For fall 1978, designers in all fashion capitals would suddenly endorse wide, padded shoulders across the board, introducing the broad-shouldered styles that would characterize the 1980s.[60][61][62] There had been some signs of a move toward broader shoulders the previous year,[63] but it would be a January 1978 collection from Yves Saint Laurent that would be cited as the first clear expression of the trend when Saint Laurent showed a handful of jackets with exaggerated shoulder padding over slim trousers.[64][65] Jean-Louis Scherrer showed somewhat similar square-shouldered designs two days before Saint Laurent,[66][67] but it was Saint Laurent's shoulders that made an impression on the press.[68][69] In later years, there would be various claims about who began the eighties big-shoulders trend, with Norma Kamali,[70] Giorgio Armani, and several others variously cited as the exclusive originator, but Saint Laurent was the designer credited by sources at its 1978 inception with launching the trend.

When most of the rest of the fashion world showed broad-shouldered looks a couple of months later, there would be two distinct versions of it. The first, favored by Paris designers like Saint Laurent,[71] Karl Lagerfeld for Chloé,[72] Thierry Mugler,[73] Claude Montana, [74] Pierre Cardin,[75][76] Jean-Claude de Luca,[77] Anne Marie Beretta,[78] France Andrevie,[79] and a number of others, was an explicit but exaggerated 1940s-revival silhouette[80][81] based largely on tailored suits and dresses, though more a slim-skirted haute couture forties look than the flared-skirt, World War II Utility Suit-inspired shapes flirted with by Saint Laurent in the early seventies,[82] no platform shoes or snoods this time. This first version was referred to as retro and included 1940s accessories,[83][84][85] some mid-20th-century sci-fi looks,[86][87][88][89] and military influences.[90][91]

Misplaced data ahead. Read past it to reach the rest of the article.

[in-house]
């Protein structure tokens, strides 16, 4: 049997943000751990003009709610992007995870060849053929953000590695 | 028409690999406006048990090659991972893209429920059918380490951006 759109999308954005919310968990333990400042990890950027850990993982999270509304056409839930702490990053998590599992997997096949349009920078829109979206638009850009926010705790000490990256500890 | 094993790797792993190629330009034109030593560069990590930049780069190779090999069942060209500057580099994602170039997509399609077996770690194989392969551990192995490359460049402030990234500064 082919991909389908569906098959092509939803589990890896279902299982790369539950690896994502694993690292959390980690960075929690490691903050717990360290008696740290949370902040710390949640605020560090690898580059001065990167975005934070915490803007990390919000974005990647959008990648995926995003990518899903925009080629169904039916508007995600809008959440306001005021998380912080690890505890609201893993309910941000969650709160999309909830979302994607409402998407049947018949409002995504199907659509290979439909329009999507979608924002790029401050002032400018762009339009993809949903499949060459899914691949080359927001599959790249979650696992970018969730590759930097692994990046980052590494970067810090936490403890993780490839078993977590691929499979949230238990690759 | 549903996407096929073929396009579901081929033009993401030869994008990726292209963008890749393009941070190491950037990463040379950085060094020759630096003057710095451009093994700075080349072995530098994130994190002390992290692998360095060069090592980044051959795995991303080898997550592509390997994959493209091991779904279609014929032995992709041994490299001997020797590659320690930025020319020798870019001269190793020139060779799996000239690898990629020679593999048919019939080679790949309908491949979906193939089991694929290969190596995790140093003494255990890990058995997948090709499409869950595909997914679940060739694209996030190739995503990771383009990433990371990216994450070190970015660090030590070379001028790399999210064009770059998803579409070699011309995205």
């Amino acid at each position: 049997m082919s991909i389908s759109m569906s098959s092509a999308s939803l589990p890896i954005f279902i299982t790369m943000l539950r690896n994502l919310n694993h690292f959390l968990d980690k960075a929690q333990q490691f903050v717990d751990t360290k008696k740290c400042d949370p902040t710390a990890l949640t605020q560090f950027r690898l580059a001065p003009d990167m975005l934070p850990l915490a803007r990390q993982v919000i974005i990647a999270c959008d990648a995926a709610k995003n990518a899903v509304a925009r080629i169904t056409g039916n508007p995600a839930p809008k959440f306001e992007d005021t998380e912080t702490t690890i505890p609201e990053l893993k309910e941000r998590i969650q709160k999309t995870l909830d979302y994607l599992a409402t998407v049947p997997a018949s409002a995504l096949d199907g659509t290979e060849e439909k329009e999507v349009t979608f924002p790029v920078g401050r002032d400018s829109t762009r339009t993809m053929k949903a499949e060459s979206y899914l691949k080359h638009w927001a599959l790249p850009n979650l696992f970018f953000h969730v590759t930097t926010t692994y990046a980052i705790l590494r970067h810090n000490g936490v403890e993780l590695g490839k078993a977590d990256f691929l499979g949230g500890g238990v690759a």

The second was a more contemporary sportswear look in which shoulder pads were added to easy but slimmed-down casualwear, favored largely by US and Italian designers like Perry Ellis,[92][93] Norma Kamali,[94] Calvin Klein,[95] and Giorgio Armani.[96][97]

Most designers did adopt the new trend of padded shoulders, but a few prominent designers, Kenzo and Ungaro among them, refrained, at least at first. Kenzo mostly adhered to his popular, easy, comfortable clothes even during the shoulder-padded eighties,[98][99][100][101] but Ungaro would only resist the new trend for a season or two, during which he continued to show the easy, seventies Soft Look/Big Look,[102] before enthusiastically adopting big-shoulder styles in 1979[103] and making the look his signature the following decade.[104]